Buddhism in Thai Movies: The Holy Man Trilogy

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Buddhism is a prominent subject in Thai movies and hence such films are also referred to as belonging to the ‘monk genre’. In such movies, Buddhist monks are the protagonists and it is important to note that they also frequently occur in the genre of Thai horror movies. Monks as main characters provide guidance to people seeking their advice. In addition, they also fight and beat evil spirits. However, the Thai Censorship Board claims that Thai movies must generally depict Buddhism with respect and reverence. Otherwise a film might get censored.

The Holy Man Trilogy

Scene from The Holy Man 3 (photo credit: movie.sanook.com)

Scene from The Holy Man 3, Krissada Sukosol as monk ‘Noi’ (left), Phra Yoakyake, the abbot and Kittiphong Khamsat as Dek-Wat-Em (right) (photo credit: movie.sanook.com)

Thus, I would like to focus on the comedy trilogy of The Holy Man. The first movie of this trilogy is called Luang Phii Teng (หลวงพี่เท่ง) and was released in 2005. It deals with a former bad boy and troublemaker who has become a monk. He comes to a small town and resides in the Buddhist temple of this city. There he is facing opposition from a local mafia boss who presents his daughter as a fake spirit medium. It is a simple but nonetheless entertaining comedy that was the second highest-grossing movie of the year 2005, starring the popular Thai TV comedian Pongsak Pongsuwan.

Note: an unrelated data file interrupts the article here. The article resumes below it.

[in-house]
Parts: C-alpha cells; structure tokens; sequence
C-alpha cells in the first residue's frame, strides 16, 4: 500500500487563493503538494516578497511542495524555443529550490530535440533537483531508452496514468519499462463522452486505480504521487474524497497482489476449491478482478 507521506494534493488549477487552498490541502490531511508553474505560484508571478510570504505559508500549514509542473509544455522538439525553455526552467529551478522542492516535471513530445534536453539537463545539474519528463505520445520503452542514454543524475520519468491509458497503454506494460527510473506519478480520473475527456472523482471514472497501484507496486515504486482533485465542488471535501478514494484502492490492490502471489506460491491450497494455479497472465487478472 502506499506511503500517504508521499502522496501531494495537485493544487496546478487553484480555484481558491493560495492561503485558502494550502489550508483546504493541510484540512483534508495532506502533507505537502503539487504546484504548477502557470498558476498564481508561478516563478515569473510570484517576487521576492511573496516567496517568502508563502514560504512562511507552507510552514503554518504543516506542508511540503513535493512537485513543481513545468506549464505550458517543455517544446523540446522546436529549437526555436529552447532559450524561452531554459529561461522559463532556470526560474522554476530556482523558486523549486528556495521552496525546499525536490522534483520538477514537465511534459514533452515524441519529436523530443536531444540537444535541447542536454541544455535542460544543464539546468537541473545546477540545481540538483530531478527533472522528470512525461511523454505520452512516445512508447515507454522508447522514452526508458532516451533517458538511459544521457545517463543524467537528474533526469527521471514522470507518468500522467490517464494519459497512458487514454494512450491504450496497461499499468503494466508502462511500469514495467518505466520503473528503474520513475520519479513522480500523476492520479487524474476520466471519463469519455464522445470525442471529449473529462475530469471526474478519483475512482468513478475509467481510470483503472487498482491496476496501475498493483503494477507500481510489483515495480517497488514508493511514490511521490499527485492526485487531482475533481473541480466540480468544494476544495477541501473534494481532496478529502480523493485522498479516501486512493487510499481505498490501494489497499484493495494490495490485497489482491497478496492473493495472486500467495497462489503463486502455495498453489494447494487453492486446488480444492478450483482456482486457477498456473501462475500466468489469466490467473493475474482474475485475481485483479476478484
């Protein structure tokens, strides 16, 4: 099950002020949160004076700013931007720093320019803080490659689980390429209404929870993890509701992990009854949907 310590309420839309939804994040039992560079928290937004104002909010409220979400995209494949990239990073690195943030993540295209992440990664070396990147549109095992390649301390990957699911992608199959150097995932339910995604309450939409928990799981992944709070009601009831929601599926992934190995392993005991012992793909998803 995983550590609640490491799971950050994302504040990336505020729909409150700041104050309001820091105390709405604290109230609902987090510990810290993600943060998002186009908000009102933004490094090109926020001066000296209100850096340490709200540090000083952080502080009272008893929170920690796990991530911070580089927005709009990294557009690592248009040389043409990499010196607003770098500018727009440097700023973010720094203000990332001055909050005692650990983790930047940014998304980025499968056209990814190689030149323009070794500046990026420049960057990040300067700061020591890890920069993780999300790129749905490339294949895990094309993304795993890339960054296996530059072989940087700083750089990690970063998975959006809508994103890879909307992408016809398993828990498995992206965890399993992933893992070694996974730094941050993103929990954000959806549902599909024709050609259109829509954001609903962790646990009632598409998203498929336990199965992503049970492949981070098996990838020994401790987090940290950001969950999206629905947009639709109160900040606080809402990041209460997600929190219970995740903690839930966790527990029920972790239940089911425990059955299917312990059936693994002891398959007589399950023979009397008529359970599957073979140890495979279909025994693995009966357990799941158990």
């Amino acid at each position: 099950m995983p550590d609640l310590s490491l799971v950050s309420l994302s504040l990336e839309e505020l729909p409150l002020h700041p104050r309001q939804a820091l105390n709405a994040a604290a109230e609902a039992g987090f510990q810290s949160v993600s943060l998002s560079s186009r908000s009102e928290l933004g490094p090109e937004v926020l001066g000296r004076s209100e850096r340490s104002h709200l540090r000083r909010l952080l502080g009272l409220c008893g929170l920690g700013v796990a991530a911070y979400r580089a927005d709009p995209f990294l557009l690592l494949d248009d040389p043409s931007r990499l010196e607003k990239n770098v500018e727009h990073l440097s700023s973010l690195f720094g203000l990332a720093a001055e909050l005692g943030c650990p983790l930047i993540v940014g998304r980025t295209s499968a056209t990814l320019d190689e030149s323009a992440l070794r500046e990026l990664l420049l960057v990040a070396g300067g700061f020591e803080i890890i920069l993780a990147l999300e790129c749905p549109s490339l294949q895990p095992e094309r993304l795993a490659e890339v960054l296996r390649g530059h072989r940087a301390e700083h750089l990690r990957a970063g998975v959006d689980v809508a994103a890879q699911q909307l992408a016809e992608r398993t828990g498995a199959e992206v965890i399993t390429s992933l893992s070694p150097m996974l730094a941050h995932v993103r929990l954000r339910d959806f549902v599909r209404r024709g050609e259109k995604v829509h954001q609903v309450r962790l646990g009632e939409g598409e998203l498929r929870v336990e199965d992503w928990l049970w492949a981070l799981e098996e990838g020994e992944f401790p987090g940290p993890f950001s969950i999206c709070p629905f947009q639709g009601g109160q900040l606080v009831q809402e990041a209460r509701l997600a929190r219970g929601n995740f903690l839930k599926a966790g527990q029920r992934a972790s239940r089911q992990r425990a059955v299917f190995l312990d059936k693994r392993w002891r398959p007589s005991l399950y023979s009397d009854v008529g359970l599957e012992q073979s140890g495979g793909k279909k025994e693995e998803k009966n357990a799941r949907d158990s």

The trailer is only available in Thai, nevertheless, even if you don’t understand, you will get the comic elements 😉 You can also watch the full version of this movie (in Thai) here.

The Holy Man 2 draws on the great success of the previous movie. However, in the second part King of Thai Rapper Joey Boy has the leading role as the young monk Luang Phi Tet who comes to the small village. He thus replaces his predecessor Luang Phi Teng who has gone to Tibet. He wants to become a forest monk but faces many obstacles. Nevertheless, Luang Phi Tet comes to a temple close to a quarry. Every time there are explosions in the mountain, the temple is damaged with debris and monks have to wear helmets to protect their heads. The situation is dangerous and the monk wants to help.